Surname4 In microeconomics price the prime determinant while in macroeconomics the factors are independently interrelated. Microeconomics tries to give understanding to individual units of the economy such as industry. In contrast macroeconomics gives understanding to factors that affect the economy as whole such as savings and the national income (Taylor and Akila 352). Problems involved in price determination and resource allocation are put into much consideration in microeconomics contrary to macroeconomics which focuses on problems of employment, economic growth and income determination (Tewar 75). The theories formulated in microeconomics assume that all other factors remain constant and do not affect the factor in question at all (Jain and Ohri 34). Although micro and macroeconomics seem to be different, they are interdependent and complimentary. This is due to the many overlapping factors between them e.g. in case of inflation, the price of raw materials charged on the producers goes high. This translates to a higher price being charged on the consumer on that commodity. Microeconomics as depicted from the above takes a bottoms-up approach while macroeconomics takes a top-down approach. However, for a better understanding of how companies operate and earn their revenues(thus affecting the economy) both micro and macro economics should be studied and should be taken as fundamental tools to any financial professional.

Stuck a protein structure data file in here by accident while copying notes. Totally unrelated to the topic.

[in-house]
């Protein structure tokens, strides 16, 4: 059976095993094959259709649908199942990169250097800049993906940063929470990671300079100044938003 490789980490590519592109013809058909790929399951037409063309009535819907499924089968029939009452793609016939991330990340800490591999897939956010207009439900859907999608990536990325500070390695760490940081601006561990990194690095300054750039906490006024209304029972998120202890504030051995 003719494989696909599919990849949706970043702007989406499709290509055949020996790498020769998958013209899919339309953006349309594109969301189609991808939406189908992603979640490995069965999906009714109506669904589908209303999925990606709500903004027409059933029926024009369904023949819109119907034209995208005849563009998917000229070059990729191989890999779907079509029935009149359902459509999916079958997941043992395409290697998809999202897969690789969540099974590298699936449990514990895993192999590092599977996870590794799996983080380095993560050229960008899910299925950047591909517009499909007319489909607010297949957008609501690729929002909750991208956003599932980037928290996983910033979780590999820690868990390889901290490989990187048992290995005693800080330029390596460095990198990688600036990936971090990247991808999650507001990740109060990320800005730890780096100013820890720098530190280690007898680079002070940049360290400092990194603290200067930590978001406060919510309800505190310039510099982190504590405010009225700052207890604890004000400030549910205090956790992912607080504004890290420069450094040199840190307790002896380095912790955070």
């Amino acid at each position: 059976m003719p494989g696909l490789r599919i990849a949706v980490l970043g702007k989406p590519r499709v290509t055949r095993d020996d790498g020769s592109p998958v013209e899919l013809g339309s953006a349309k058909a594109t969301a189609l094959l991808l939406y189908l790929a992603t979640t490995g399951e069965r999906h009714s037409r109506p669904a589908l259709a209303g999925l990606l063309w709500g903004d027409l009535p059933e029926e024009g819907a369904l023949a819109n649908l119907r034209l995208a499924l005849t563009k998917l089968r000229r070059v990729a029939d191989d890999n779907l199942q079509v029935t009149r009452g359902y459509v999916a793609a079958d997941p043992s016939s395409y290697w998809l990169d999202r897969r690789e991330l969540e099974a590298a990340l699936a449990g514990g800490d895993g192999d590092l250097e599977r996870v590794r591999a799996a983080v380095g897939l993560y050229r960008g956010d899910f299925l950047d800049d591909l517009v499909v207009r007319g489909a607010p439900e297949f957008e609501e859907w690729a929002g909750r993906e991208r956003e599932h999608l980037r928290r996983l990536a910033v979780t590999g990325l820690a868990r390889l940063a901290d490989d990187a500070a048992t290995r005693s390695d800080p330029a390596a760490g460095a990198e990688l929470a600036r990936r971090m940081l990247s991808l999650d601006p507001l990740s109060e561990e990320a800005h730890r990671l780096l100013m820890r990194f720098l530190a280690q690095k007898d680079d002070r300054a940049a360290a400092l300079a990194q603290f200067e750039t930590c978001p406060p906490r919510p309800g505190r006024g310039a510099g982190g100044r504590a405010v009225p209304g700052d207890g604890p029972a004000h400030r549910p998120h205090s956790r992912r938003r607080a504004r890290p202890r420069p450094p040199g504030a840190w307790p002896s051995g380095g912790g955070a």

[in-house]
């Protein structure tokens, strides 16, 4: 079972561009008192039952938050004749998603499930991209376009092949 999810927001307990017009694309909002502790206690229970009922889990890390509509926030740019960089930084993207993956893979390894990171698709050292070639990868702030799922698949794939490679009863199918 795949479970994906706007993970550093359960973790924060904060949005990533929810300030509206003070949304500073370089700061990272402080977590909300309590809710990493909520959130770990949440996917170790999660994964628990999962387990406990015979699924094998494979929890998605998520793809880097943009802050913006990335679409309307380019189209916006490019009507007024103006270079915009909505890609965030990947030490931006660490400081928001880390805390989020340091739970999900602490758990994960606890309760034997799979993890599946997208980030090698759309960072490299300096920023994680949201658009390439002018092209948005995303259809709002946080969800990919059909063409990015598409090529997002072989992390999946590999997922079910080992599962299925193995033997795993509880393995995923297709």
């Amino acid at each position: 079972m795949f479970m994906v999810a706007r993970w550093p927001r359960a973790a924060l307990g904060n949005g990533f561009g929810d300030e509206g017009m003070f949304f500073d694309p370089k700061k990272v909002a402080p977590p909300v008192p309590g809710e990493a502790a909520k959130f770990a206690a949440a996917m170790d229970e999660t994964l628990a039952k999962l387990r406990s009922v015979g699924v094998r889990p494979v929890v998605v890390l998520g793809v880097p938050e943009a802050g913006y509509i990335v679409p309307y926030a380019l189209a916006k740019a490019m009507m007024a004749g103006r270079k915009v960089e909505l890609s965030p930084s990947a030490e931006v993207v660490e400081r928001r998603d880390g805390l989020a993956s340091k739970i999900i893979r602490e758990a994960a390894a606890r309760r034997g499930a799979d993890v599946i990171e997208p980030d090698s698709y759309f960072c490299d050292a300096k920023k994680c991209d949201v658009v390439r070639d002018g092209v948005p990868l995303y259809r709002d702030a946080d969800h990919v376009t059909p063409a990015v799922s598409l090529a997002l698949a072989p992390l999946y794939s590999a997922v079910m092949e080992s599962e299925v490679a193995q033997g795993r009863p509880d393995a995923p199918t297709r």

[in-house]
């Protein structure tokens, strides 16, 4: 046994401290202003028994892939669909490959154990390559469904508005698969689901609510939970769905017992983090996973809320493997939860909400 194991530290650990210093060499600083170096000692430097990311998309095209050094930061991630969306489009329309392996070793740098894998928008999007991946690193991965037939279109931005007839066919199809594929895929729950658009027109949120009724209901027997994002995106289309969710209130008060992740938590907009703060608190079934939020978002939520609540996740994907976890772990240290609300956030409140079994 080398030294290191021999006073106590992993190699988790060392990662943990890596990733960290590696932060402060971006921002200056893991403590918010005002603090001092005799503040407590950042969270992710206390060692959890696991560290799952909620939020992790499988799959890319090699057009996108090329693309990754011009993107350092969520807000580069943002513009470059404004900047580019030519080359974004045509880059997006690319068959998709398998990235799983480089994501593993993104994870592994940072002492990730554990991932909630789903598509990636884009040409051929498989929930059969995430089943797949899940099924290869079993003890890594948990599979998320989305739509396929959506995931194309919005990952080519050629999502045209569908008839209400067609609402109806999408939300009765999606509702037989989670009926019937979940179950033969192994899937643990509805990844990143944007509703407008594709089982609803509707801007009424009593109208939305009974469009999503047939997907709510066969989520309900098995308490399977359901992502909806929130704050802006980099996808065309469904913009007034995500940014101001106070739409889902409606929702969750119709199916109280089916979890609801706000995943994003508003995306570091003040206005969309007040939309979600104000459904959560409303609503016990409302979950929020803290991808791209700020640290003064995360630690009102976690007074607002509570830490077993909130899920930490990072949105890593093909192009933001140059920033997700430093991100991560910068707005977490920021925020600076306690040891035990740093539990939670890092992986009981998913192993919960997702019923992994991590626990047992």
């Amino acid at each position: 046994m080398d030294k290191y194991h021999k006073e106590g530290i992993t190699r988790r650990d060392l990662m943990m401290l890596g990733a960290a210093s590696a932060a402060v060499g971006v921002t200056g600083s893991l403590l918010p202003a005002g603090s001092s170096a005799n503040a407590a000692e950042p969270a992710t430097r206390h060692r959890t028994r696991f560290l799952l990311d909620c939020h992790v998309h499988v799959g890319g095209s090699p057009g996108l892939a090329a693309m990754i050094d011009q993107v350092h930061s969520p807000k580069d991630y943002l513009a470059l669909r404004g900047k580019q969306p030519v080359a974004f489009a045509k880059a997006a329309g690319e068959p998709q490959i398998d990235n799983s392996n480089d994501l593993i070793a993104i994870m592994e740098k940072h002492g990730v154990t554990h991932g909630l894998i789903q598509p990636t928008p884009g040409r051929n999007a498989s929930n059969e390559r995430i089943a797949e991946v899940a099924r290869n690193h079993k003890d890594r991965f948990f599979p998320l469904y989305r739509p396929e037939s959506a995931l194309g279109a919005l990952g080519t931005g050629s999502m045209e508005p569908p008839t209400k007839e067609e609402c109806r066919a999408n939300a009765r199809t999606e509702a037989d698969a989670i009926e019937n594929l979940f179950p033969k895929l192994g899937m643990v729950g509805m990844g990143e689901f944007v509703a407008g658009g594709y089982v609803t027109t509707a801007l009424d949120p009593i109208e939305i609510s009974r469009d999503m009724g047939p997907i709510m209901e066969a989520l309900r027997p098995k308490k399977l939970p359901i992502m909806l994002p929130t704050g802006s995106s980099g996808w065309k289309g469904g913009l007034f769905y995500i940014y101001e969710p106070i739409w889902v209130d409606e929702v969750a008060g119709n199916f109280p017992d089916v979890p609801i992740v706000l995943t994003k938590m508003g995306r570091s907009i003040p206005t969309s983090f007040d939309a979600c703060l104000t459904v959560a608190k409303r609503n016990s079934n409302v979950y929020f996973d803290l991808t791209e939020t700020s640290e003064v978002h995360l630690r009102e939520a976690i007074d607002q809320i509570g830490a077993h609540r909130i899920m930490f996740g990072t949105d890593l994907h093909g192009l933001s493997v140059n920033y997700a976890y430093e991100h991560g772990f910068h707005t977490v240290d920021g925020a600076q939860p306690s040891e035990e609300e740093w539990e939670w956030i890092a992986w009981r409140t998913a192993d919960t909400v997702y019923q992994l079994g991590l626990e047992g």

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Works Cited Dodge, E. 5 Steps to a 5 AP microeconomics/macroeconomics, 2012-2013. New York: McGrawHill, 2011. Ohri, V. AP macroeconomics/microeconomics. New York Edinburgh: Kaplan Compass Academic distributor, 2009. Jain, T. and Mahji B. (Dec 1, 2008Author. Principal of Microeconomics. City: V K Publications, 2008. Jain, T. and Khanna,P. Microeconomics: for Bba. City: V K Publications, 2008. Ohri, V. and Jain, T (Dec 1, 2008) Author. Introductory Macreoeconomics. City: V K Publications, 2008. Taylor, J. and Akila, W. Principles of Microeconomics: Global Financial Crisis Edition. City: South-Western College/West, 2009. Tewar, D. Principles of Microeconomics. City: New Age International (P) Ltd, 2003. Arnold, R. Microeconomics. Cincinnati: South-Western College Pub, 2008. Rajan T. Industrial economics and management principles. City: Laxmi Publications, 2008